While birds are not as popular or prevalent among pet owners in the state of Virginia as cats or dogs, there are still many shops that specifically cater to bird owners and the needs of their pets.
One place, right in Falls Church, is the American Bird Company. Located along Lee Highway at 7219 Lee Hwy, Falls Church, the locally-owned pet store has been serving the Washington, DC area for over 20 years.
Carrie, one of the caretakers, spoke to me about what it is like to own and care for a caged bird like a parakeet, macaw or cockatoo (birds that fill the inside of the store, front to back, in a variety of colors and sizes).
The primary thing is making sure that the bird gets “fresh water, fresh food” on a daily basis. Talking about her own routine both with the birds at American Bird Company and her own pets, Carrie stated that the cages must be cleaned “everyday.”
While cleaning out bird droppings, she explained that it is important for an owner to “monitor the poop, making sure that [the bird] is eating enough.”
For larger birds, like Parrots, “fresh veggies are really good.” Papaya is also a good option for bird food, as it is “good for their gut.” When it comes to baby birds, Carrie says that “we feed them a lot of formula. After [the] formula, we use pellets.” She mentioned that ZuPreem is their go-to brand at the store.
Many of the birds in the shop can be seen hanging off of or chewing on various toys inside their cages. Carrie explained that toys — ones made out of “balsa wood, pine or dragon wood,” which birds like to “chew on and destroy” or cholla cactus, abundant in “nooks and crannies” — are a key part of a bird’s daily life. Toys are “great for their beaks and their brains,” says Carrie.
She added that “a lot of birds like things that make noise,” like bells. There is also a kind of concrete perch which can be placed in a cage and on which birds can “file their nails.”
It helps to have a number of toys and to “alternate [them] so that [the birds] don’t get bored.” In addition to the kinds of toys already mentioned, Carrie remarked that “kids’ foam, shredded paper [and] dried corn husks” are also good items for a bird to play with.
Besides all the colorful birds — which fill the shop with their cacophonous, yet bubbly, “bird talk” — another obvious characteristic of American Bird Company is the humidity. According to the Best Friends Resource Center, a national animal welfare organization, it is “important to purchase a humidifier for every room in which” a bird will be kept. It is crucial to have a humidifier with a built-in hygrometer, making sure to not exceed 60 percent humidity — as that is typically when mold begins to grow.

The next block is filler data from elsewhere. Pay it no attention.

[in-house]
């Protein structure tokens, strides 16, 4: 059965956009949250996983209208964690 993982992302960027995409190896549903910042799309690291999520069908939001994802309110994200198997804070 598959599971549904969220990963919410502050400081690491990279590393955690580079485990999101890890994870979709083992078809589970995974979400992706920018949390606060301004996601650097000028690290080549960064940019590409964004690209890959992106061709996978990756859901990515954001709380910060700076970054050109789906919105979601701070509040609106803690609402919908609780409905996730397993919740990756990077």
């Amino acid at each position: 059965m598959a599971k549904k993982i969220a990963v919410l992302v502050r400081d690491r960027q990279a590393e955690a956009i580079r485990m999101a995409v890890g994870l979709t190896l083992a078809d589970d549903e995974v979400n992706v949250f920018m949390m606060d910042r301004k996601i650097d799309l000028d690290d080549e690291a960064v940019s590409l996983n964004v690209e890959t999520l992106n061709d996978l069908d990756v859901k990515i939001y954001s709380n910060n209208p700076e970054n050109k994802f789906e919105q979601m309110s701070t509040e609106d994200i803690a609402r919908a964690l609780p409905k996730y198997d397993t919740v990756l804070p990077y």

Setting the humidifier “at 55 percent humidity will ensure” that the bird “lives in as humid an environment as possible without mold growing.” Humidity is a pet care requirement for every kind of parrot, which helps keep their skin and feathers healthy.
American Bird Company, in addition to selling birds and bird supplies, also provides grooming and boarding services with professional care that includes clipping their wings and trimming their nails.
Another store in the area, a bit further out, is Wild Birds Unlimited, located at 2437 N Harrison St, Arlington. Michael Zuiker has owned and operated this franchise store since 1991.
Wild Birds Unlimited specializes in the sale of bird food, feeders, bird baths and houses and a variety of poles and baffles — which act as blockers that help prevent squirrels from jumping onto the bird feeder; they also help keep the bird seed in one place.
For those looking to expand their parameters and engage with other bird owners and birders, there is a state-wide group called the Pet Bird Association of Virginia, based out of 5652 Haden Road, Virginia Beach. The PBAV — which originated as a club in 1982 — helps to promote education, research, conservation and responsible breeding practices in regards to exotic birds such as finches, canaries, budgies and parrots.
The organization is made up of pet bird owners and veterinarians, pet store owners, rehabilitators, shelter owners and breeders, working to support further bird education and conservation.
According to the Virginia Department of Agriculture and Consumer Services, it is important, “before bringing a wild or exotic bird into Virginia,” to “check with the Virginia Department of Wildlife Resources to ensure that possession of the bird is not prohibited or restricted.
If you are a resident of Virginia or are moving to Virginia, there are no entry requirements for you to bring in your personal pet birds.”
“If the bird is intended to be used for any purpose other than being a personal pet (such as offering it for sale or adoption, breeding it, or using it for promotional purposes) the bird will need to be accompanied by a Certificate of Veterinary Inspection (CVI) issued within 10 days prior to entry into Virginia.”
To learn more about American Bird Company, visit americanbirdcompany.com; to learn more about Wild Birds Unlimited — Arlington, visit arlingtonva.wbu.com. To find out more about the Pet Bird Association of Virginia, visit pbav.org.